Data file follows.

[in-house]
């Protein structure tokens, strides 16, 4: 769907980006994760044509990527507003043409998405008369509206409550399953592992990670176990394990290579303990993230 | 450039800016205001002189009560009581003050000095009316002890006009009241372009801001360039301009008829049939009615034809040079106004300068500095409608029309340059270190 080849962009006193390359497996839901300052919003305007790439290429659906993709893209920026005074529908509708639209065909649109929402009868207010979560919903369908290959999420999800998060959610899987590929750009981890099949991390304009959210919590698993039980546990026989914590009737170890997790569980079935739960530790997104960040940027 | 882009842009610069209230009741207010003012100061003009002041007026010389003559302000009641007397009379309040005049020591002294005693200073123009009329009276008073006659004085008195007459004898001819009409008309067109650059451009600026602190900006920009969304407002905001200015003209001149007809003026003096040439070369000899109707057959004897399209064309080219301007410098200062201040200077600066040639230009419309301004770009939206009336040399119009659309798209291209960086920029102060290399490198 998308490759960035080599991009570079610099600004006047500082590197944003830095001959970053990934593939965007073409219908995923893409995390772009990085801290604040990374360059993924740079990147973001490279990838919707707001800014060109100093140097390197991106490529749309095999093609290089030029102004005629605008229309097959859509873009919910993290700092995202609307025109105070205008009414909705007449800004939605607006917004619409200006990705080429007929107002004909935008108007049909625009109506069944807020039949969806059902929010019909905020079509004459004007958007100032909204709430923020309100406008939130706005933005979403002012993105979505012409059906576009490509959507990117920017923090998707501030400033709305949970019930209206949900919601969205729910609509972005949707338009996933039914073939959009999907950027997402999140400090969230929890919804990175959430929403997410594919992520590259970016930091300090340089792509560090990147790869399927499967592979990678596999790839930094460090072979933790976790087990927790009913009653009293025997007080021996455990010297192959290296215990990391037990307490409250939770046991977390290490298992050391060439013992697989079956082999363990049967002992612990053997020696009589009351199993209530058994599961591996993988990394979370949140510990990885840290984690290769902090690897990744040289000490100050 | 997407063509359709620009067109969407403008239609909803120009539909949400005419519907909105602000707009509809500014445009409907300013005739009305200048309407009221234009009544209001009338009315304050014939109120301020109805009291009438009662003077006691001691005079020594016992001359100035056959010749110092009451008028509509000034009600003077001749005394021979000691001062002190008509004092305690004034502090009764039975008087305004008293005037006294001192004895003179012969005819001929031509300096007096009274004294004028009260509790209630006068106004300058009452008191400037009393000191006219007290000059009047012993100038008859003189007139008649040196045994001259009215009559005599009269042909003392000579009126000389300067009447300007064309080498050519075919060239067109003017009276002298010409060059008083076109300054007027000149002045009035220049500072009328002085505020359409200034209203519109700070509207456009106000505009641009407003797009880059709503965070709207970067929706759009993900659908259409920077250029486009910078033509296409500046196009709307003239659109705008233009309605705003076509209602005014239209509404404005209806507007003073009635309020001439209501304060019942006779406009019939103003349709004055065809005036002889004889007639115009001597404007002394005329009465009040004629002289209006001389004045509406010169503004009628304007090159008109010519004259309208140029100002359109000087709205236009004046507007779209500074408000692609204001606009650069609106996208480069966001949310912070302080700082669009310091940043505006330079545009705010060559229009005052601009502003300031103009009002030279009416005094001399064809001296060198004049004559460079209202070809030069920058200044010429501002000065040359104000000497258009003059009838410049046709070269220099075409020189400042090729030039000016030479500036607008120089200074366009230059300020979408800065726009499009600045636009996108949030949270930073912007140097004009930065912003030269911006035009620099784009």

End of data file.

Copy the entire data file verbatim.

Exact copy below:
[in-house]
């Protein structure tokens, strides 16, 4: 769907980006994760044509990527507003043409998405008369509206409550399953592992990670176990394990290579303990993230 | 450039800016205001002189009560009581003050000095009316002890006009009241372009801001360039301009008829049939009615034809040079106004300068500095409608029309340059270190 080849962009006193390359497996839901300052919003305007790439290429659906993709893209920026005074529908509708639209065909649109929402009868207010979560919903369908290959999420999800998060959610899987590929750009981890099949991390304009959210919590698993039980546990026989914590009737170890997790569980079935739960530790997104960040940027 | 882009842009610069209230009741207010003012100061003009002041007026010389003559302000009641007397009379309040005049020591002294005693200073123009009329009276008073006659004085008195007459004898001819009409008309067109650059451009600026602190900006920009969304407002905001200015003209001149007809003026003096040439070369000899109707057959004897399209064309080219301007410098200062201040200077600066040639230009419309301004770009939206009336040399119009659309798209291209960086920029102060290399490198 998308490759960035080599991009570079610099600004006047500082590197944003830095001959970053990934593939965007073409219908995923893409995390772009990085801290604040990374360059993924740079990147973001490279990838919707707001800014060109100093140097390197991106490529749309095999093609290089030029102004005629605008229309097959859509873009919910993290700092995202609307025109105070205008009414909705007449800004939605607006917004619409200006990705080429007929107002004909935008108007049909625009109506069944807020039949969806059902929010019909905020079509004459004007958007100032909204709430923020309100406008939130706005933005979403002012993105979505012409059906576009490509959507990117920017923090998707501030400033709305949970019930209206949900919601969205729910609509972005949707338009996933039914073939959009999907950027997402999140400090969230929890919804990175959430929403997410594919992520590259970016930091300090340089792509560090990147790869399927499967592979990678596999790839930094460090072979933790976790087990927790009913009653009293025997007080021996455990010297192959290296215990990391037990307490409250939770046991977390290490298992050391060439013992697989079956082999363990049967002992612990053997020696009589009351199993209530058994599961591996993988990394979370949140510990990885840290984690290769902090690897990744040289000490100050 | 997407063509359709620009067109969407403008239609909803120009539909949400005419519907909105602000707009509809500014445009409907300013005739009305200048309407009221234009009544209001009338009315304050014939109120301020109805009291009438009662003077006691001691005079020594016992001359100035056959010749110092009451008028509509000034009600003077001749005394021979000691001062002190008509004092305690004034502090009764039975008087305004008293005037006294001192004895003179012969005819001929031509300096007096009274004294004028009260509790209630006068106004300058009452008191400037009393000191006219007290000059009047012993100038008859003189007139008649040196045994001259009215009559005599009269042909003392000579009126000389300067009447300007064309080498050519075919060239067109003017009276002298010409060059008083076109300054007027000149002045009035220049500072009328002085505020359409200034209203519109700070509207456009106000505009641009407003797009880059709503965070709207970067929706759009993900659908259409920077250029486009910078033509296409500046196009709307003239659109705008233009309605705003076509209602005014239209509404404005209806507007003073009635309020001439209501304060019942006779406009019939103003349709004055065809005036002889004889007639115009001597404007002394005329009465009040004629002289209006001389004045509406010169503004009628304007090159008109010519004259309208140029100002359109000087709205236009004046507007779209500074408000692609204001606009650069609106996208480069966001949310912070302080700082669009310091940043505006330079545009705010060559229009005052601009502003300031103009009002030279009416005094001399064809001296060198004049004559460079209202070809030069920058200044010429501002000065040359104000000497258009003059009838410049046709070269220099075409020189400042090729030039000016030479500036607008120089200074366009230059300020979408800065726009499009600045636009996108949030949270930073912007140097004009930065912003030269911006035009620099784009």